Saranac is technically one of the biggest craft breweries in the country, but most of what they make is rather pedestrian. Every once in a while they put out something special, rare, and unique like their new Saranac Single Malt Bourbon Barrel-Aged Scotch Ale. This is apparently their Single Malt Scotch Ale aged in bourbon barrels (for how long and in whose barrels I do not know). The result is an extremely sweet drink with a palette akin to Crème Brûlée. As a sweet beer goes, it’s pretty nice; as a Scotch Ale goes it’s pretty far deviated from the style. 

I poured a 12oz bottle into a flared snifter. It was bottled on 10/28/15 and cost $3.65 ($0.30 per ounce).

Appearance: Beautiful maroon/burgundy hue. Dark but the body is clear. Pours to a two-finger, off-white, foamy head which fades quickly but never completely dissipates and does leave a bit of lacing.

Smell: Strong vanilla aroma; almost as if vanilla extract were added to it. A bit of a medicinal alcohol scent. Sweet maltiness is apparent, too.

Taste: You tend to see strong porters and stouts aged in bourbon barrels, but why not Scotch Ales? That’s a style that would seem to lend itself to the process, eh? In the case of this beer the barrel character seems to override the base brew as it’s remarkably sweet with an unmistakable Crème Brûlée flavor. Underneath the sweetness I do notice the malty character with notes of dark fruit. Hops impart some resiny flavor, but the actual bitterness is tame. No smoky or peaty characters to speak of. The alcohol is part of the palette, though it blends extremely well so as not to be distracting. Overall, I think it’s tasty beer, though not a particularly amazing feat in barrel-aging.

Drinkability: Seeing a double-digit potency number on a Saranac bottle is rare and shocking. This weighs in at 10% ABV, though it doesn’t seem quite that intense. The body is, of course, full and the mouthfeel is thick, soft and a bit sticky. Still, Saranac Single Malt Bourbon Barrel-Aged Scotch Ale is smooth with a gentle alcoholic warmth. Not quite a special occasion brew, but a fine dessert beer.

RATING: 8/10

Saturday, October 24, 2015

Anchor BigLeaf Maple Autumn Red

   AROMA 7/10   APPEARANCE 5/5   TASTE 7/10   PALATE 3/5   OVERALL 14/20Chad9976 (1483) - Albany, New York, USA - OCT 24, 2015
Anchor BigLeaf Maple Autumn Red is a beer I should love. It’s got a lot of hops, plenty of malt, a palette that’s pretty well-balanced; and it looks beautiful. Yet, I find myself rating it as merely “good” as a whole because its taste is just that: good, not great. Not that there’s anything wrong with it, just that it doesn’t wow me.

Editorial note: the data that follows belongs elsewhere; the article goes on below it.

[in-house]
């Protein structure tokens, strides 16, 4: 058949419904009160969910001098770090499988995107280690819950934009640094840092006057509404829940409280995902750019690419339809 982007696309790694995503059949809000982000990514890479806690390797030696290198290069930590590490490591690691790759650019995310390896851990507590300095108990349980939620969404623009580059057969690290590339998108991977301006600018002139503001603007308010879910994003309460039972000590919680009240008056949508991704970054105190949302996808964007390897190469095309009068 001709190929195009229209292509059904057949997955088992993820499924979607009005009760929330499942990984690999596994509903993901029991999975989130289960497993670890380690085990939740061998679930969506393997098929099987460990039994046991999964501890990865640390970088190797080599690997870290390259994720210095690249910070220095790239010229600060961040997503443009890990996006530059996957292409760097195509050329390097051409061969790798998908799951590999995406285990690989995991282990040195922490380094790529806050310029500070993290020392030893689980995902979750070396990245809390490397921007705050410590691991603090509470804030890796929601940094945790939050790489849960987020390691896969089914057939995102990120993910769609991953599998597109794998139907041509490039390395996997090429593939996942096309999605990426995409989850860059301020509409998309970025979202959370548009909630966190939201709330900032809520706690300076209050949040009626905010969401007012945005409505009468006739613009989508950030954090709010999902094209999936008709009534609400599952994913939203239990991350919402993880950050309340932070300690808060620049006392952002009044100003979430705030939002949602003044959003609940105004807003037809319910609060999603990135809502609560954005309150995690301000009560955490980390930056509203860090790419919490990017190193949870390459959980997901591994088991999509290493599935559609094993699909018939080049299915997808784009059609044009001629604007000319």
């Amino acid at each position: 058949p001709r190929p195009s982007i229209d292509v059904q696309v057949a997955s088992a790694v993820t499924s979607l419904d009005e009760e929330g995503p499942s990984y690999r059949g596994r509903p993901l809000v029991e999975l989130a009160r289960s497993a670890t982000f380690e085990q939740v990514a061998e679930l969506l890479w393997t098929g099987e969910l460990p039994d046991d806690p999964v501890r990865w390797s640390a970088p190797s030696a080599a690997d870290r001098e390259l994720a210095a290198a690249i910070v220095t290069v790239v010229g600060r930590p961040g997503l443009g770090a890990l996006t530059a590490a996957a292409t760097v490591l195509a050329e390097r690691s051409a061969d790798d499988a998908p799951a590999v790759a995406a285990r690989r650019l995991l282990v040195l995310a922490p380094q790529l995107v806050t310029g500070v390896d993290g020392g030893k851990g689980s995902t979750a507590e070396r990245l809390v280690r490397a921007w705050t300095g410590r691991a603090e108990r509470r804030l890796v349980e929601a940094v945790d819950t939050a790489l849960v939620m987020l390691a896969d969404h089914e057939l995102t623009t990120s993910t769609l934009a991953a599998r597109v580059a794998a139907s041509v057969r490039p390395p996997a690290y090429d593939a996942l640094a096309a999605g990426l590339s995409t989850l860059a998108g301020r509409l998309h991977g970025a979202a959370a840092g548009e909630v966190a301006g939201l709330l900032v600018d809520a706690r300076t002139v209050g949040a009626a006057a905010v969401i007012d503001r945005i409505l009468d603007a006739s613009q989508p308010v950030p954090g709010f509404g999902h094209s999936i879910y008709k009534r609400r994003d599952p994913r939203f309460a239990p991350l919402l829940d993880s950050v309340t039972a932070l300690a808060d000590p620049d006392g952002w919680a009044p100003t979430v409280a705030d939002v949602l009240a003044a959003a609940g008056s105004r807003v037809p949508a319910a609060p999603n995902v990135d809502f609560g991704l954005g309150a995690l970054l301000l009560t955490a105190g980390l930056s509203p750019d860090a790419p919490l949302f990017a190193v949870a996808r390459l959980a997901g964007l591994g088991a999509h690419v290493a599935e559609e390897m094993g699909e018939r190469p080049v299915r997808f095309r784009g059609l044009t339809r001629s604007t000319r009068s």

I poured a 12oz bottle into a flared snifter. It was bottled on 7/1/15 and cost $2.95 ($0.25 per ounce).

Appearance: Absolutely gorgeous magenta red color. Fairly dark hue but the body is pretty clear. Pours to a large, off-white, frothy head which laces and retains extremely well.

Smell: A dark malty sweetness with some confectionery notes combined with dank and piney hops. An interesting combination to be sure, though it does seem a tad mild.

Taste: I actually hate it when breweries include the word “maple” in a beer’s name and/or mention that it’s brewed with maple syrup because it leads you to believe it will taste as such. Maple syrup is merely an adjunct since the yeast eat up nearly all the sugar and what’s leftover contributes to the body. So, no; there isn’t much – if any – maple taste here. What I do get is notes of caramel, toffee and maybe treacle. Sweet to be sure, though not to the point of being cloying. The hops complement the palette with an East Coast-style flair. Instead of citrus and tropical fruit it’s of the pine and resin variety. There’s a subtle grassy/spicy sensation that emerges on the finish and lingers after each sip. For such a relatively light brew, there’s noticeable alcohol taste as well. Overall, this is a fine-tasting beer, and if that’s what you expect in an Anchor product you won’t be disappointed here.

Drinkability: At 6% ABV, Anchor BigLeaf Maple Autumn Red is neither a light nor heavy brew. However, it’s not something you’d expect to have alcohol presence in the taste and delivery. I do notice a bit of a warming sensation here, which seems to be in line with the flavors so it’s no entirely distracting. Still, I could do without it. Otherwise the body is pretty big for the potency; the mouthfeel is soft and chewy. I found myself drinking it in rather small sips. I’ll bet this would work well with the right food pairing – but what that is, I’m not sure.

RATING: 7/10